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Graham Jones is a Visiting Lecturer at the University of Buckingham and an Associate Lecturer at The Open University in the UK. Jones, B.Sc., B.A., Adv.Dip.Ed., MBPsS, M.Ed. M.Sc., is a qualified psychologist, the author of 32 books, and an award-winning writer and speaker, contributing regularly to a wide range of publications and speaking at conferences and events around the world.

Our skin is our largest organ, and it is the only organ with which we have a special relationship. We do not see our liver every day or touch our kidneys first thing in the morning. Nor do we look at our lungs in the mirror each night to see how they have coped with the day. Our skin is always there, always visible, always touchable.

Furthermore, you can feel your skin. When did you last feel your liver or your kidneys? Indeed, you are constantly aware of your skin because it has so many nerve endings. When were you last aware of your pancreas? Its nerve endings only trigger when there is a problem. However, your skin is something that has a constant connection with your conscious brain. Your skin lets you know when you are hot or cold; it tells you to scratch an itch, and it enables you to feel the smooth skin of a loved one. Your brain has a deep and special relationship with your skin, unlike any other organ in your body.

It comes as no surprise, therefore, to discover that looking after your skin can also take care of your brain. The two are so well connected that helping one, helps the other. There are three psychological reasons for looking after your skin.

Looking in the mirror makes you feel good
When you look in the mirror the mere fact that you see yourself makes you feel positive. That is because when we look in the mirror for short periods of time we focus on the good things about what we see. Only people with body image issues will see the negatives in the image looking back at them.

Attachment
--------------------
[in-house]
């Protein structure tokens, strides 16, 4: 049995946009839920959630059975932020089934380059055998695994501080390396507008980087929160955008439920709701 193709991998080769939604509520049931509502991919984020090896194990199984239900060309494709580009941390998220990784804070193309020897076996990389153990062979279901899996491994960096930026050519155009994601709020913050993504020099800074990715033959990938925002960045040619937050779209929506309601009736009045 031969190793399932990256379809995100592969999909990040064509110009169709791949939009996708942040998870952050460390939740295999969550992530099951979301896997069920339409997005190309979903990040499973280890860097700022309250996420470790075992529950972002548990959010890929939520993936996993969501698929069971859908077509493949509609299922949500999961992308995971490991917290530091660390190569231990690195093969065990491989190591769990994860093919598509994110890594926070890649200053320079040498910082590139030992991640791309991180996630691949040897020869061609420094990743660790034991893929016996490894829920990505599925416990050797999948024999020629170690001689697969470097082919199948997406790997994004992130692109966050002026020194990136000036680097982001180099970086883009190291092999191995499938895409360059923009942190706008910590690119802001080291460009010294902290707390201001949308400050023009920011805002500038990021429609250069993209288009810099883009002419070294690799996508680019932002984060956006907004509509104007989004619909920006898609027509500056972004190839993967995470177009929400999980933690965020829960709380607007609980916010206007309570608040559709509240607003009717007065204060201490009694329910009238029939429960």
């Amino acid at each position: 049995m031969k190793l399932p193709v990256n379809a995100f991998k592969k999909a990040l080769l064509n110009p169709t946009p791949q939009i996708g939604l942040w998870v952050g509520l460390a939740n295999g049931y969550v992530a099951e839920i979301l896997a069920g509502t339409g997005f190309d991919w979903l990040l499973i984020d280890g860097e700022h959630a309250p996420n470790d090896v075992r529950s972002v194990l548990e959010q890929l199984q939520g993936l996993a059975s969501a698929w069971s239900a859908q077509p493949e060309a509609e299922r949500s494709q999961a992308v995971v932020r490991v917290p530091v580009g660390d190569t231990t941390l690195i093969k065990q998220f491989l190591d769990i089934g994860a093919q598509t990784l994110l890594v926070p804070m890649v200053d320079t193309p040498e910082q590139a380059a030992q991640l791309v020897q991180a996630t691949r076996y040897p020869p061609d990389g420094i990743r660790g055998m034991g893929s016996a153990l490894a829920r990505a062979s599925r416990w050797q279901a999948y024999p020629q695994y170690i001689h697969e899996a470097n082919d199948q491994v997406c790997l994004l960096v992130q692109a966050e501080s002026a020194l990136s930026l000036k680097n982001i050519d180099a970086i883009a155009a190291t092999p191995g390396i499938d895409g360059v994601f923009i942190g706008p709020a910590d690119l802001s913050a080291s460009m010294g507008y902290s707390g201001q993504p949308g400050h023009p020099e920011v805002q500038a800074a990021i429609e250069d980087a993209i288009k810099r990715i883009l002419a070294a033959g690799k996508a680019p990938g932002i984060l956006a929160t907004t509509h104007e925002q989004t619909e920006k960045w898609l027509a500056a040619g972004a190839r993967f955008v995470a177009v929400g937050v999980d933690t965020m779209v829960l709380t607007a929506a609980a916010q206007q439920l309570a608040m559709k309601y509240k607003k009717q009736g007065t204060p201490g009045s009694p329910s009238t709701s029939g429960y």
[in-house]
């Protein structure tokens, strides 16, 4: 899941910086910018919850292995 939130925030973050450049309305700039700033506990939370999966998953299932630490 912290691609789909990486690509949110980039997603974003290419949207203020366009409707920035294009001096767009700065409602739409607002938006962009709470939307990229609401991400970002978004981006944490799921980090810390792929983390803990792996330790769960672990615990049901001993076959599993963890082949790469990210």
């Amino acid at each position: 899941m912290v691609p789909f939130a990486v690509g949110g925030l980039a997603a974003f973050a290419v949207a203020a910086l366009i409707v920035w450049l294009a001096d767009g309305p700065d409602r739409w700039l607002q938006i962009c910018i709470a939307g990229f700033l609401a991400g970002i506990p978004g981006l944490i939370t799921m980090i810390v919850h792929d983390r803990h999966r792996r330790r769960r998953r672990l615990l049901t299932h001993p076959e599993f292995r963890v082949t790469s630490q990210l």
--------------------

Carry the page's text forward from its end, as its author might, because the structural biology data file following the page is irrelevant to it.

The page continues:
There is also research that showed we can see the negatives in our own face if we stare at the mirror for more than ten minutes. However, looking at our face for short periods of time appears to have a positive mental effect because we see the good bits ... ! That means, regular short spells of facial skin care can make you feel better about yourself. You'll feel even better if you stick notes around the edge of the mirror reminding you to look at those good bits ... ! That is a technique from Cognitive Behavioral Therapy that uses affirmations and positive feedback to improve your well-being.


Touching your skin stimulates good hormones
Touch has been demonstrated to release a range of positive hormones that make you feel good. A simple skin massage is enough to stimulate your immune system, boosting your health. It also produces changes in hormones that result in psychological benefits. These advantages also arise when you massage your own skin. Performing a daily facial massage is likely to help you feel more confident and healthy. Indeed, it can even contribute to your overall health.

Good skin boosts self-esteem
One of the biggest psychological issues for all of us is self-esteem. It is our own sense of our value in the world and what we mean to other people. Each day we check out our self-esteem because of what people say to us, how they respond to what we say and the kind of feedback they give us. Every day, your self-esteem takes knocks and boosts. However, if you look after your skin and you look good as a result, people will tell you. You have done it yourself; you see someone who looks vibrant and healthy, and you say how well they look. But how did you make that judgment? From their skin. Take care of your skin and people will compliment you, making you feel good about yourself.

Having a skin care goal that includes touch and looking in the mirror will help you get more compliments too.

We also suggest trying our Questionnaire to see which Vivant Skin Care products best suit your skin.

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